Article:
The juggernaut that has become the food movement gets called on its sexism on a pretty regular basis, which isn’t a big surprise, because it’s got a whole lot of sexism. It’s notable that one of the icons of the movement, one of the most universally recognisable names associated with it, is a man, Michael Pollan, and if you’ve done a bit of poking around in his work, as I have, you will find that there are some seriously sexist assumptions embedded in it.
One of the core messages of the food movement is that people should dedicate more time and energy to seeking out and producing food. There’s a focus on connecting with local producers and your food, making things from scratch, mastering cooking techniques, learning more about the science of cooking. I’ve talked about some of the problematic assumptions embedded in this in the past; the fact that, for example, low income people may not have access to fresh, local food, and do not have the time to dedicate to seeking it out and preparing it because they are often working multiple jobs trying to make ends meet.
But there’s also a fair amount of embedded sexism going on, because when I see people talking about who should be collecting and preparing all this great local fresh food, it’s usually women who are singled out as the responsible ones. A lot of foodie campaigns are aimed specifically at mothers, for example, not parents in general or people in general. Mothers are responsible for providing nutrition. Mothers are responsible for setting examples for their children. Mothers are the preparers of food, the bread-givers, as it were. Mothers are responsible for this, and it’s the most important responsibility. After all, what other responsibilities or jobs could they possibly have?
I note that men in the food movement like to make sweeping big picture pronouncements and scare us with the spectres of big agriculture and big pharma, and their roles in food production and the culture of food. A lot of women in the food movement get shoved behind the stove with a whisk and an apron for a photo op, including women who are scientists, activists, workers in other areas than the kitchen. I see women being promoted as the people doing all this collecting and cooking; it’s women photographed in the farmers’ market looking pensive over an array of tomatoes, it’s women talking about how to freeze food for the winter, it’s women leading canning workshops.
Butchery and charcuterie are really the only area where I see more men represented, I guess because those are ‘manly’ tasks. Certainly no lady would pull out the shotgun and take care of business. Now, obviously, I am generalising; there are men in the movement who are primarily seen in the kitchen, just as there are women butchers and women talking about policy and big picture stuff as opposed to being trapped in the kitchen with the measuring cups.
But I do think it’s notable that there seems to be a focus, in the movement, of returning to an earlier era when at least one member of the household was able to be at home most of the time, working on cooking projects. A garden. Kitchen organising. Going to multiple markets to corral the ingredients for dinner. It doesn’t escape me that this earlier era people are so nostalgic for is an era when the person staying at home and taking care of food was usually a woman, and some foodies are pretty open about thinking that women belong in the kitchen. In a progressive, hipster way, of course.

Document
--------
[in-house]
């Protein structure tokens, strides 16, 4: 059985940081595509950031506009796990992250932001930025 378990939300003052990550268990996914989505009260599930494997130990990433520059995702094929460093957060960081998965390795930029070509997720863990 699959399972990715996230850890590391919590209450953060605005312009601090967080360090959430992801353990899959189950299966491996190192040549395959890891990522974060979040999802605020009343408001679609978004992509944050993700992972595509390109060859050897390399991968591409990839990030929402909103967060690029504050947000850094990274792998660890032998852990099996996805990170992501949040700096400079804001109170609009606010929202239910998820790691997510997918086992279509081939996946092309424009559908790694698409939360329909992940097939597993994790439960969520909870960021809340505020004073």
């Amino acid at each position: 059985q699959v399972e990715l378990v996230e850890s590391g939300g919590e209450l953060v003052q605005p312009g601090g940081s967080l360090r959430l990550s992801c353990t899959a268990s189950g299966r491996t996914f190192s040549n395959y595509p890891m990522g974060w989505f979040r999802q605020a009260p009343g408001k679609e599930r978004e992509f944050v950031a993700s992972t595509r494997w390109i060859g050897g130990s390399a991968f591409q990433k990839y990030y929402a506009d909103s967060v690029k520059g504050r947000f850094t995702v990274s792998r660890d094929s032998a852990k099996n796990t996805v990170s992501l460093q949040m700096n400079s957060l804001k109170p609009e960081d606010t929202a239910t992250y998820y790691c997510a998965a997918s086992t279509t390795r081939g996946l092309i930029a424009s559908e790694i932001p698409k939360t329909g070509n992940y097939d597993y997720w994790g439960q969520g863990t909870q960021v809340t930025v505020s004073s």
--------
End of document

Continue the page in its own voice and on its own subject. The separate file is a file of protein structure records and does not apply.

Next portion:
Who remembers when Michelle Obama was told she should spend more time in the kitchen? Because I sure do. The fact that the First Lady isn’t that interested in cooking and being in the kitchen comes up in the media on a regular basis, like clockwork, and it’s treated like a big joke. I mean, really, a lady who doesn’t like cooking! What will they come up with next? She can promote her White House garden all she wants, but people still view her with suspicion because she’s not interested in cooking.
There are a lot of undertones there, but the one that comes through loud and clear is the sexism. I don’t hear anyone saying that Mr. Obama should be spending more time in the kitchen. Oh, but he’s busy, leading the free world. Yet, isn’t food the most important thing? Isn’t it critical to reform the way we shop, cook, and eat? If that’s the case, surely he ought to be donning the apron now and then, so to speak. After all, Michelle, like many First Ladies, is also involved in policy stuff and has an interest in social issues, she’s not lolling around the White House eating bonbons (or swanning though the Spanish countryside looking at castles, depending on which media narrative we’re reading this week).
Why is it women who are being saddled with the responsibility to fix the food system? Women are statistically more likely to be poor, especially when we start talking about women of colour and women with disabilities. Women are statistically more likely to be working and tasked with childcare responsibilities, with less time in their schedules than men. This society has been structured around unpaid work on the part of women for a very long time, and the food movement has fallen neatly into that; surely women can take on some more responsibilities in the kitchen! After all, it’s important. It might save the world.
If it’s that important, I say the food movement start talking about how to get everyone in the kitchen more. Start talking about the barriers to cooking, because they are real and very present, and work on ways to break those barriers down. Let’s make the kitchen accessible to everyone, and not pigeonhole it as women’s work.